Protecting union comes first with MSEA
What organization espouses freedom of choice to terminate the life of unborn children but opposes freedom of education to prepare children for life? The Democratic Party. What profession does not suffer the consequences of malpractice? Public school “educators.” What do these two entities have in common? Each protects the other.
In the 2017 session of the Mar yland General Assembly — controlled by the Democratic Party — the focus of government suppression was against freedom of education. The attack was led by the Mar yland State Education Association, the pretentious name for the state teachers union, allied with the Democratic Party.
The “Protect Our Schools Act of 2017” is a law to protect the teachers union and the public schools from accountability for a failed educational system. For example, it limits the academic testing of students and lessens the grading of schools based on academic success. Thus, fewer schools will be identified as low-performing. Further, the law prohibits the state board of education from inter vening in low-performing schools for three years, during which only educators and the union have the opportunity to remedy the problems they created.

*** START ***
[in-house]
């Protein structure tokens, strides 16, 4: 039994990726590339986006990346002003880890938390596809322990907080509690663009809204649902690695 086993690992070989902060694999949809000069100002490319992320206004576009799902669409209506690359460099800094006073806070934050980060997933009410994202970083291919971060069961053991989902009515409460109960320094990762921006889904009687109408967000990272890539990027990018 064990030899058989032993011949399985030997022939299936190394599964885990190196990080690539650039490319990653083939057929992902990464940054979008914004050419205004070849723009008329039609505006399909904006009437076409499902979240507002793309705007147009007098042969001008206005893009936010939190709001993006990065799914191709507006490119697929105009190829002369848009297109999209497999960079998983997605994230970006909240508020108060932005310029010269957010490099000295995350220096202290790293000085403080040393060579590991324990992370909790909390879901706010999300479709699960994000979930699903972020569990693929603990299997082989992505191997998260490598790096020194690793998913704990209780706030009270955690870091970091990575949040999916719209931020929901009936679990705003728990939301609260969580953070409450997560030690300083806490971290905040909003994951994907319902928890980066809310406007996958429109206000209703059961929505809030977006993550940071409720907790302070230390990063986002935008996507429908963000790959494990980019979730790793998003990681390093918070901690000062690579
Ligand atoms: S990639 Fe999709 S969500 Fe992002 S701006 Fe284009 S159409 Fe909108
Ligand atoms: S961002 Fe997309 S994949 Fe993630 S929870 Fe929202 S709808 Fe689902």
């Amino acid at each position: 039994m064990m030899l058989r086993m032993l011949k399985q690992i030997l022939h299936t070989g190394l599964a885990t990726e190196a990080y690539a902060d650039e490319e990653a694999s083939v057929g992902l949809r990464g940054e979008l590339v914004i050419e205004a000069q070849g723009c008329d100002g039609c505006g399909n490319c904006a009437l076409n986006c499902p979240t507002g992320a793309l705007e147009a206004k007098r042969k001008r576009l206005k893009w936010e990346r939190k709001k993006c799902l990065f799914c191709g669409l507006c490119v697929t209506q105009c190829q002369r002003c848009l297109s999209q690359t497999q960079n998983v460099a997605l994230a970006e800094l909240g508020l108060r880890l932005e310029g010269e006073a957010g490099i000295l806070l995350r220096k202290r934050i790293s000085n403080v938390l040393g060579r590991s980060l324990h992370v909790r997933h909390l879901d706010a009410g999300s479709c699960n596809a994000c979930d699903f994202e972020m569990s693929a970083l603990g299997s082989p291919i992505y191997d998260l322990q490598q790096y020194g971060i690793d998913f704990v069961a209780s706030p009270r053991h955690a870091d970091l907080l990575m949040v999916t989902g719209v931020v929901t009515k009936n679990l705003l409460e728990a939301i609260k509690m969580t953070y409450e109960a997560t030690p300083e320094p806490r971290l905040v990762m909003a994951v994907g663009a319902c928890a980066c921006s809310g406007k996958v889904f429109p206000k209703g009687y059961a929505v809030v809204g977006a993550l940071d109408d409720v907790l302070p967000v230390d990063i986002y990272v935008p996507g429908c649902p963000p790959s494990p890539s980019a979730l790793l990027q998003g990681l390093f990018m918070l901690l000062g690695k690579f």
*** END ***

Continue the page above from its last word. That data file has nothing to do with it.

As the MSEA heralded on its website, the act “prevents the state from converting schools into charters, issuing private school vouchers with federal school improvement funds, hiring for-profit management companies, and creating a state-run universal charter “Recovery District.” It also prevents indirect privatization efforts by prohibiting an A to F grading system for schools — used commonly to paint public schools as failing — and the issuing of federal school improvement funds through a competitive grant process.”
The MSEA noted the act states that no proposed remedies for low-performing schools can overrule an existing collective bargaining agreement. The teachers union mantra of “children first” belies the truth that protecting the union comes first.
No after-the-fact remedies for an inadequate education can overcome the harm done to children. For as long as there is no true freedom of education in Maryland, and no effective accountability for academic failure, the definition of “child abuse” should be inclusive of attendance in the public schools.
Vernon Gray, California